Dietary Fiber Has Benefits Beyond Regularity


If youre among the estimated 80% of Americans who dont get the recommended daily amount of dietary fiber, youre missing out on an array of health benefits-many of which arent directly connected to fibers well-known boost to regularity. Research has associated increased fiber intake with not only reduced risk of gastrointestinal disorders and diverticular disease, but also better cholesterol levels and blood pressure.

Ideally, you should get the majority of your fiber from fruits, vegetables and grains, advises Robert M. Russell, MD, emeritus professor of nutrition and medicine at Tufts. It is definitely possible to take enough fiber from supplements-one teaspoon of the most popular supplement has about six grams. But supplement use should be used to top it off in order to meet the fiber recommendation, if you are not eating enough of the food sources.

Men over age 50 should aim for 30 grams of daily fiber, according to the Institute of Medicine-38 grams for younger men. Women over 50 need 21 grams of dietary fiber a day, or 25 grams for those 50 and younger.

REDUCED STROKE RISK: A new meta-analysis of eight observational studies suggests another possible benefit for dietary fiber-reducing your danger of suffering a stroke. British scientists reported in Stroke that each additional seven grams of daily fiber intake was associated with a significant 7% lower risk of the two main types of stroke combined. Thats about the equivalent of an extra serving of beans or two servings of fruit such as apples or oranges.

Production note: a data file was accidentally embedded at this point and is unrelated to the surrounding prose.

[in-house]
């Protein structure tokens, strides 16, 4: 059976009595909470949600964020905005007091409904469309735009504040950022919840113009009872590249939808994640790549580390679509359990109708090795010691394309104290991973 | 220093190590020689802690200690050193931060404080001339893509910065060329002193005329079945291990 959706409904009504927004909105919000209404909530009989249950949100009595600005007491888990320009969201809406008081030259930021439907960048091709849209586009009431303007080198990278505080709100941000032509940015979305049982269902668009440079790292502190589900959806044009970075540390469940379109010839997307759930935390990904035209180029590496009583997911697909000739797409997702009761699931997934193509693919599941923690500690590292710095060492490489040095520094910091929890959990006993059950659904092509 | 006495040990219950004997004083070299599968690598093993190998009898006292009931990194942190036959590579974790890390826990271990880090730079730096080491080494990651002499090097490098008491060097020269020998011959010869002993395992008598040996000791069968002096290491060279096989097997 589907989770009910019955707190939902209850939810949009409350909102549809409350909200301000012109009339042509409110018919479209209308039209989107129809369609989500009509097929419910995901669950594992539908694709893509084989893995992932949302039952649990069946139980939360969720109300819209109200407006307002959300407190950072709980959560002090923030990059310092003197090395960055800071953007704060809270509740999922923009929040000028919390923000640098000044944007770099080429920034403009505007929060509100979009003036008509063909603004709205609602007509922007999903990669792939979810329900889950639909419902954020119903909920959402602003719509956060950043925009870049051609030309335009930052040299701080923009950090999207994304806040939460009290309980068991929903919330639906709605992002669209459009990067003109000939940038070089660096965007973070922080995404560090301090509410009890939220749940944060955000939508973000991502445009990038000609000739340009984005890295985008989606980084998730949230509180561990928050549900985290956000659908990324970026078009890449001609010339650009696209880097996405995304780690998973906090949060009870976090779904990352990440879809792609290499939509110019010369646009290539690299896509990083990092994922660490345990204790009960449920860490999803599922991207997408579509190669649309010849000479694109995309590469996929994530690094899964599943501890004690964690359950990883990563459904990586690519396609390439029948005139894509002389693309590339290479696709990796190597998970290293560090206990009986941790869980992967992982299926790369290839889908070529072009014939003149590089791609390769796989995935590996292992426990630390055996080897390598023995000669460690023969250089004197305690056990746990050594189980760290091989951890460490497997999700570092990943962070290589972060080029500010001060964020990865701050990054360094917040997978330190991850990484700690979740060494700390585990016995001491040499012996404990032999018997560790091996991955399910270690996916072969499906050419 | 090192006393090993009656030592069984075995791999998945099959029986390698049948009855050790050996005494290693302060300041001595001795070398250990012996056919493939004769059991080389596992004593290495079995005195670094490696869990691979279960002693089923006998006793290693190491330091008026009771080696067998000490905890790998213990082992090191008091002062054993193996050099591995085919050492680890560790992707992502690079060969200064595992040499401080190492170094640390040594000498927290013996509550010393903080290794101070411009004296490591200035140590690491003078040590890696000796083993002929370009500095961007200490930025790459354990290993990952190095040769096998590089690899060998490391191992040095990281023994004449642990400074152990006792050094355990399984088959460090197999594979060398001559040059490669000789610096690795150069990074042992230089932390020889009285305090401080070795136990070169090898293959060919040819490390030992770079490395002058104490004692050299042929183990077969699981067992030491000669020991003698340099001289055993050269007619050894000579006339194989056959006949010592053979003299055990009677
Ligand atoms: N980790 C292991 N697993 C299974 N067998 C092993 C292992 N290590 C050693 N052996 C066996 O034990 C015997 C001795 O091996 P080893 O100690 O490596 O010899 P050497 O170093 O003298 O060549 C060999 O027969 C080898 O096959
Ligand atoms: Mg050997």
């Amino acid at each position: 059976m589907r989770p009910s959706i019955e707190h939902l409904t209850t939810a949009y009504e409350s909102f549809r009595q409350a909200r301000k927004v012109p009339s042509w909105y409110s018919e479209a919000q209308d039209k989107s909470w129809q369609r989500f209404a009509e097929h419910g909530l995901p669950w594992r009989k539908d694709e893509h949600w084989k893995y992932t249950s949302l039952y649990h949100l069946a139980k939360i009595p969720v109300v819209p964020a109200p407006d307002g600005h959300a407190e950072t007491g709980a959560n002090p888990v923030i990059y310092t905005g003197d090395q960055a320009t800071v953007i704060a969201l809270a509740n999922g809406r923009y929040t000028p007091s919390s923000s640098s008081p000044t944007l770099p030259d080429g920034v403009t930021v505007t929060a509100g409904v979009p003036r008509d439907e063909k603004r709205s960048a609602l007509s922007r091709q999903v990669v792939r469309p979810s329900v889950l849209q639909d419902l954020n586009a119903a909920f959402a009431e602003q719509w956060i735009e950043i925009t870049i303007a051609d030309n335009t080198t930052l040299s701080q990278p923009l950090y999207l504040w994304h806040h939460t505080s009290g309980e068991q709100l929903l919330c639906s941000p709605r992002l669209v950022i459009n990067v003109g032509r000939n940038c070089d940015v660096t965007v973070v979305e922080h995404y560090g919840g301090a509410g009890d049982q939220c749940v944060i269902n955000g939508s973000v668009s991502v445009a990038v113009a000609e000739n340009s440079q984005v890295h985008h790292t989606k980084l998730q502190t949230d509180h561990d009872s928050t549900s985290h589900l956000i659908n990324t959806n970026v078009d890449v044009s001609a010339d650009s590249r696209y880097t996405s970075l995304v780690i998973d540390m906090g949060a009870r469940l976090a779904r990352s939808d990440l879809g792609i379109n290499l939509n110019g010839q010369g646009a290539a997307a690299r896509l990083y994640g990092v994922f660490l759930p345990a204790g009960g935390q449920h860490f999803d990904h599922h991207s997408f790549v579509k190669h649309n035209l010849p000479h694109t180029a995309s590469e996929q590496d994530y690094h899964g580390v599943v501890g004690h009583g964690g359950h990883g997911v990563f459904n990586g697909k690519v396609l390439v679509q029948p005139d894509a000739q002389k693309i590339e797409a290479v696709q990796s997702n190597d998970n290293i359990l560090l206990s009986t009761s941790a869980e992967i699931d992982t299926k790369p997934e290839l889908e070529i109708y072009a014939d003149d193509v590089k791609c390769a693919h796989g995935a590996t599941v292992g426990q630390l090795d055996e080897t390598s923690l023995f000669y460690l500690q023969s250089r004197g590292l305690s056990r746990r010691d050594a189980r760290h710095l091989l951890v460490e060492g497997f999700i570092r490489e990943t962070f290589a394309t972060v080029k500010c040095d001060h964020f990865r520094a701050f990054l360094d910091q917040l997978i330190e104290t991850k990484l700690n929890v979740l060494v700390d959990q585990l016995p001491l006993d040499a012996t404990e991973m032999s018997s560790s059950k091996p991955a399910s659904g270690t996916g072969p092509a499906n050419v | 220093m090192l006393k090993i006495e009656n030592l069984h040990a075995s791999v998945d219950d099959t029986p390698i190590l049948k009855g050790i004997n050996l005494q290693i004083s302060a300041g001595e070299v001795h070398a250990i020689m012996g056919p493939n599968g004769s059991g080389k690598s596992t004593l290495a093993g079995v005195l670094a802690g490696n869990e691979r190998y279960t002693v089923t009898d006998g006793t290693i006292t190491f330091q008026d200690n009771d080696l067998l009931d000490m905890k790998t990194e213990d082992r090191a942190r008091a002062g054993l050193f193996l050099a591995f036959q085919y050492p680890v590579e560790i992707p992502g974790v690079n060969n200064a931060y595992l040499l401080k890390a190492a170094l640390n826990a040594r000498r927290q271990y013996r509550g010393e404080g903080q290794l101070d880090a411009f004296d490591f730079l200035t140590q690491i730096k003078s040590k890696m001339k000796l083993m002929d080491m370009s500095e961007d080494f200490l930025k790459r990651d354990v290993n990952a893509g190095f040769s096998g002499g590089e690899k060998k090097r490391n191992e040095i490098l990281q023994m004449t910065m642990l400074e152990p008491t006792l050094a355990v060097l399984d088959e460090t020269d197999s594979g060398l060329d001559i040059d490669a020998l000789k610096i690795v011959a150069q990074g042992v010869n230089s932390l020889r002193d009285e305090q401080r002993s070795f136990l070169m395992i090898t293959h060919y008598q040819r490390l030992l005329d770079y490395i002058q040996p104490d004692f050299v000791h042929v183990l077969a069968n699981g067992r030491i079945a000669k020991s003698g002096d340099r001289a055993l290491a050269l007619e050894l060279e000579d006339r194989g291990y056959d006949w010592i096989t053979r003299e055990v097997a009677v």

Although the observational data couldnt prove cause and effect, a role for dietary fiber is plausible, noted lead author Diane Threapleton, MSc, of the University of Leeds: Soluble types of fiber form gels in the stomach and small intestine, slowing the rate of nutrient absorption and slowing gastric emptying, which increases satiety and influences the overall amount of food eaten, resulting in lower levels of overweight. Bacterial fermentation of resistant starch and soluble fibers in the large intestine produces short-chain fatty acids, which inhibit cholesterol synthesis by the liver, consequently lowering serum levels.

TOO MUCH?: Few participants in the studies had fiber intake of more than 25 grams daily, the researchers noted, so extrapolation of risk at higher intakes should be undertaken with caution.

And it is possible to get too much of a good thing, says Dr. Russell: Too much fiber can cause excess gas and discomfort, and certain fibers can bind essential minerals and lessen their bio-availability.


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